Supporters of colonization believed deporting slaves was a sensible alternative to emancipation. The purpose of the American Colonization Society, organized in 1817, was to relocate free African-Americans to Africa. The ACS in 1822 formed a colony on the west coast of Africa. In 1847 it became Liberia, an independent nation.
 
In Hamilton "in the early 1820s an interest was shown in the Colonization Society, the organization sponsored by Henry Clay, idol of Hamilton Whigs," wrote Alta Harvey Heiser in her 1941 book, Hamilton in the Making. "Henry Clay was a true southern gentleman and slave owner," Mrs. Heiser said. "He felt something was wrong with the system, but did not believe in freeing slaves to give them a place in American life."
 
In her book, she noted the annual meeting of the Auxiliary Colonization Society of Hamilton and Rossville at the Butler County Courthouse in August 1832.
 
"Dr. [David] MacDill was president; Dr. Daniel Millikin, vice president; James Boal, treasurer; John Woods, secretary." Mrs. Heiser wrote. "Thomas Lynch, law student and nephew of John Woods, addressed the meeting, which endorsed Thomas Corwin as delegate to the annual meeting in Washington City. William C. Woods frequently addressed the local society during the next few years. Money was subscribed. Thus early was the slavery question agitated in Hamilton."
 
Rev. MacDill -- a South Carolina native -- was a graduate of Transylvania University, Lexington, Ky., and the Associate Reformed Presbyterian Theological Seminary in New York. He came to Butler County in 1817, preaching at both the Associate Reformed Presbyterian (United Presbyterian) Church in Hamilton and at the Concord meeting house, about eight miles north of Hamilton near Collinsville. During his 40 years here, he was a trustee of Miami University for 24 years, 1824-1849. He moved his family to Sparta, Ill., in 1848.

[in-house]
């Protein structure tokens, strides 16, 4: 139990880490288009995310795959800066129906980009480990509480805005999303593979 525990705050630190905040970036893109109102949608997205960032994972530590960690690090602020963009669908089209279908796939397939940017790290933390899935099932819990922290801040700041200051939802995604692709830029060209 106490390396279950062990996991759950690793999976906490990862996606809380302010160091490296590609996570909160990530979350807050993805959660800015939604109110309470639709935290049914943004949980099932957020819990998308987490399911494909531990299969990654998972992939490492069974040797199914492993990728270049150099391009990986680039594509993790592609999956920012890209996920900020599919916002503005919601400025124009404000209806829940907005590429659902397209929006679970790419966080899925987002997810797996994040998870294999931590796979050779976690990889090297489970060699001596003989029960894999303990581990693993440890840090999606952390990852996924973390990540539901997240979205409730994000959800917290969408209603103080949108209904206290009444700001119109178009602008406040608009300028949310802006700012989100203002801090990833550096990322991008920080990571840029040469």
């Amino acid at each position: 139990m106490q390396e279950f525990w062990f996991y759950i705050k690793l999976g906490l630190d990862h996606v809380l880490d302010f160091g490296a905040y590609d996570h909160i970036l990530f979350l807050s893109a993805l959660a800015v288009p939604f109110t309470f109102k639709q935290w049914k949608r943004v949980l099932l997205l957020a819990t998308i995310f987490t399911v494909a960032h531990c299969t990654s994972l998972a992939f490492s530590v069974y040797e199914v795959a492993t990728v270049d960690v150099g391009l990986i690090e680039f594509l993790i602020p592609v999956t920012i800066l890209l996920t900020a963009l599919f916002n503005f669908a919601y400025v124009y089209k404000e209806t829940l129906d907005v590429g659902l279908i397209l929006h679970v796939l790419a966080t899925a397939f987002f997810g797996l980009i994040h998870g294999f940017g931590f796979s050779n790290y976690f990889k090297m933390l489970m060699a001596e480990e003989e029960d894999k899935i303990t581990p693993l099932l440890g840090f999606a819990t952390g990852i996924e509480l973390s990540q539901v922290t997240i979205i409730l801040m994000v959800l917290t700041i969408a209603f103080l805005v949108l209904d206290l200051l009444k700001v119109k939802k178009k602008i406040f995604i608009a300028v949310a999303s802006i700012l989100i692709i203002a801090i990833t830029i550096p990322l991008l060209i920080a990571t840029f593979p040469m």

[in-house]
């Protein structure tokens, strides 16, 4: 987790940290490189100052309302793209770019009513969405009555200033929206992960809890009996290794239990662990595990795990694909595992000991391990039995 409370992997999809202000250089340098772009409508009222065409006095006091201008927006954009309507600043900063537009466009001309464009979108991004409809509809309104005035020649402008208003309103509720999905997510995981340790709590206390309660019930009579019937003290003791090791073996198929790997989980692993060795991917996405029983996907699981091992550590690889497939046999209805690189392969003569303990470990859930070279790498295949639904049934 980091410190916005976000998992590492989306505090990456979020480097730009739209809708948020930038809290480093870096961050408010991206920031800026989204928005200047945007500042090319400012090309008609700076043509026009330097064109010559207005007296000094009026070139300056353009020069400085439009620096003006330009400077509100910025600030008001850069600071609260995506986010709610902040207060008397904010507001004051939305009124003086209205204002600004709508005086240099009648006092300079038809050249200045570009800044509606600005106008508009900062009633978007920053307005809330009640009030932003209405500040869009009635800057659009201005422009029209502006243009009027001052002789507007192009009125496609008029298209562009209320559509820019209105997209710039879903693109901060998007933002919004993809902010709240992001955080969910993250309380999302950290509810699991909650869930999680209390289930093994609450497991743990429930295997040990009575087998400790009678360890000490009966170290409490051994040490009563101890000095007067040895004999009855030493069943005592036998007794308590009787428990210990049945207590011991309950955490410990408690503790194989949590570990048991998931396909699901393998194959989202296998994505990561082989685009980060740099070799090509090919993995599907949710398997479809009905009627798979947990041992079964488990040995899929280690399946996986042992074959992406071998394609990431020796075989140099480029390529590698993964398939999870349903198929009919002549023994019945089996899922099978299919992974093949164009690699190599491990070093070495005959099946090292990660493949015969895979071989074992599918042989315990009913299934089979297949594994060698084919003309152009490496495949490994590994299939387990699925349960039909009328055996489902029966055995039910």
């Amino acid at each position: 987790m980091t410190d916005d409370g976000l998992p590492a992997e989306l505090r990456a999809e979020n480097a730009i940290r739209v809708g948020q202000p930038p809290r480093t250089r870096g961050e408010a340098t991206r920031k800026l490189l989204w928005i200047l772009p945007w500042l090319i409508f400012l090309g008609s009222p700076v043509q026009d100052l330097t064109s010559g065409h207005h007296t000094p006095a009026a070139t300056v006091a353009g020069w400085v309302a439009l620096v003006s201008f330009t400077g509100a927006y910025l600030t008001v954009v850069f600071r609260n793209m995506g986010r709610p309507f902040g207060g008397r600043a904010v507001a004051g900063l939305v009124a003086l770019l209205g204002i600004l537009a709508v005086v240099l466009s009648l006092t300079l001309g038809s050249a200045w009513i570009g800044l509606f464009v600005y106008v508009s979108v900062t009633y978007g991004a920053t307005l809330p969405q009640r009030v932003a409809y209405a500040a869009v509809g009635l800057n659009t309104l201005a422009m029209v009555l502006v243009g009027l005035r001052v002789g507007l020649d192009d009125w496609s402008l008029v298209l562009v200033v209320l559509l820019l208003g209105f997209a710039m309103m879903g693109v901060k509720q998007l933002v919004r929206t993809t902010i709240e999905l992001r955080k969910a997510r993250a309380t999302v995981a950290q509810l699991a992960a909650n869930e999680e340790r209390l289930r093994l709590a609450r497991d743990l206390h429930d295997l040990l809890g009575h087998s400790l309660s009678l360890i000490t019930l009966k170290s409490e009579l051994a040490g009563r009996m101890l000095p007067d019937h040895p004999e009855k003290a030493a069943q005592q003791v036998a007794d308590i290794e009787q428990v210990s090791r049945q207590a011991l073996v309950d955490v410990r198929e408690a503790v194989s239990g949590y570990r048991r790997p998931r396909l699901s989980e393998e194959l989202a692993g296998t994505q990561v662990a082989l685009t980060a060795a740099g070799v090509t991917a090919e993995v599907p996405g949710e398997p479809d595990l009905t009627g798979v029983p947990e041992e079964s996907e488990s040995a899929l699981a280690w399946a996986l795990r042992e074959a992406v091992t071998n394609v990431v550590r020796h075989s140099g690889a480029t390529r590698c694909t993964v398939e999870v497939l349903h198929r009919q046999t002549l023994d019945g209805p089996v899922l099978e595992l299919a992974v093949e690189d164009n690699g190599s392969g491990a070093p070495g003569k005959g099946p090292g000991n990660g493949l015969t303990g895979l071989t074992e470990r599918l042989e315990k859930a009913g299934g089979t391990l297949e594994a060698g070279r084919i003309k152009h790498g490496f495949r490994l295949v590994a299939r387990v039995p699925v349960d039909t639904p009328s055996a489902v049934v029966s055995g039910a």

Henry Clay -- a senator and representative from Kentucky most of the time from 1806 until his death in 1852 -- helped start the ACS and was its president for 26 years. Clay -- who owned slaves on his Ashland farm in Lexington, Ky. -- led the ACS campaign to secure federal funding to send black colonists to Liberia. Congress never accepted the plan, but some states provided financial aid.
 
There was a range of opinions on colonization. Black and white supporters believed sending blacks to Africa would be a humane action, freeing them of the racial discrimination they faced in the U. S. Others saw the transplants as leading the Christianizing and civilizing of Africa.
 
Some opponents said African-Americans should stay in the U. S., continue the fight to end slavery and seek full rights as citizens. Other foes saw colonization as a tool of slave owners because it didn't attack the problem of freeing those held in bondage in the South. It applied only to free blacks.
 
"By 1857, after an existence of 40 years, the Colonization Society had sent to Africa 9,502 emigrants, of whom 3,676 were free-born, 326 self-purchased and 5,500 emancipated on condition of being transported," wrote Wilbur H. Siebert in his 1898 book, The Underground Railroad from Slavery to Freedom.